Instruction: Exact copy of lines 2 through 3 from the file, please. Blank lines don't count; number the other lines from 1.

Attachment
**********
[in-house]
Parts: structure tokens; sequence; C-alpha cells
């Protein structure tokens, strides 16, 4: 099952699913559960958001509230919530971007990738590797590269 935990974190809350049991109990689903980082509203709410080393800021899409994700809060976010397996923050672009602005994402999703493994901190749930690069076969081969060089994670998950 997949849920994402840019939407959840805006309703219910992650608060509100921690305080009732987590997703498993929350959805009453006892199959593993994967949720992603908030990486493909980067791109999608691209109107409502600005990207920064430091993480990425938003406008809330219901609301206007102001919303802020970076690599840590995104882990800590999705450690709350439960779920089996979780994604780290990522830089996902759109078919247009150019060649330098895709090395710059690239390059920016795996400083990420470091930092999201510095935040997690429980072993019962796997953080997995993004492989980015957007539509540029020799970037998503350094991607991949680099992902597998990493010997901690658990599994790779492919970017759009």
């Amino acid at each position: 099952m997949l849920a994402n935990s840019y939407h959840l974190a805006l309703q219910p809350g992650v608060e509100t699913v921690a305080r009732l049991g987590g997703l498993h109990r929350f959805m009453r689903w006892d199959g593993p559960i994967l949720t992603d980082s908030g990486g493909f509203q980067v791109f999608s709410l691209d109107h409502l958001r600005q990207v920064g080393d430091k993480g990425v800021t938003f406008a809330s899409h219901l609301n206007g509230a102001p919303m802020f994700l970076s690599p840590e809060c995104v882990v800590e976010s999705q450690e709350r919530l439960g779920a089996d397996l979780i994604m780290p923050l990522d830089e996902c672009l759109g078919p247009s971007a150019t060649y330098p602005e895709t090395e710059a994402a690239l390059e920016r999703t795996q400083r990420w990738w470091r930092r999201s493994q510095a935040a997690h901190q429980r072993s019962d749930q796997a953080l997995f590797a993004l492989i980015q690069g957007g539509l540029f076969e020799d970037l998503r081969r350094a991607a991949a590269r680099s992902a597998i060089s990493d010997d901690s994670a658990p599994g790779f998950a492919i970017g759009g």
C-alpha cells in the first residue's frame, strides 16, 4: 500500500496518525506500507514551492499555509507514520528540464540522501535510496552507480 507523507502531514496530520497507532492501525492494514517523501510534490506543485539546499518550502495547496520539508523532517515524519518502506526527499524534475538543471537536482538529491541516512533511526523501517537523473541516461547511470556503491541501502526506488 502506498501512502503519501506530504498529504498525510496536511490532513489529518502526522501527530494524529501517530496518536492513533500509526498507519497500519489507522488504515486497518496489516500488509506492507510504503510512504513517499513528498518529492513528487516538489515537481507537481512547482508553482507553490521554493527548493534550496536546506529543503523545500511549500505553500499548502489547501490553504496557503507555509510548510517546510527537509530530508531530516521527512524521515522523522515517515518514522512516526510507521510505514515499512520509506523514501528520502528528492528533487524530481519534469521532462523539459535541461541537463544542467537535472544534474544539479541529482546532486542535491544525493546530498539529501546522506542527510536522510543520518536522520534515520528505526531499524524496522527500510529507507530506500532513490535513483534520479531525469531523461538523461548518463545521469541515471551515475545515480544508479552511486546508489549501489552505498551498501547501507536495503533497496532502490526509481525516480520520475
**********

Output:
Parts: structure tokens; sequence; C-alpha cells
């Protein structure tokens, strides 16, 4: 099952699913559960958001509230919530971007990738590797590269 935990974190809350049991109990689903980082509203709410080393800021899409994700809060976010397996923050672009602005994402999703493994901190749930690069076969081969060089994670998950 997949849920994402840019939407959840805006309703219910992650608060509100921690305080009732987590997703498993929350959805009453006892199959593993994967949720992603908030990486493909980067791109999608691209109107409502600005990207920064430091993480990425938003406008809330219901609301206007102001919303802020970076690599840590995104882990800590999705450690709350439960779920089996979780994604780290990522830089996902759109078919247009150019060649330098895709090395710059690239390059920016795996400083990420470091930092999201510095935040997690429980072993019962796997953080997995993004492989980015957007539509540029020799970037998503350094991607991949680099992902597998990493010997901690658990599994790779492919970017759009």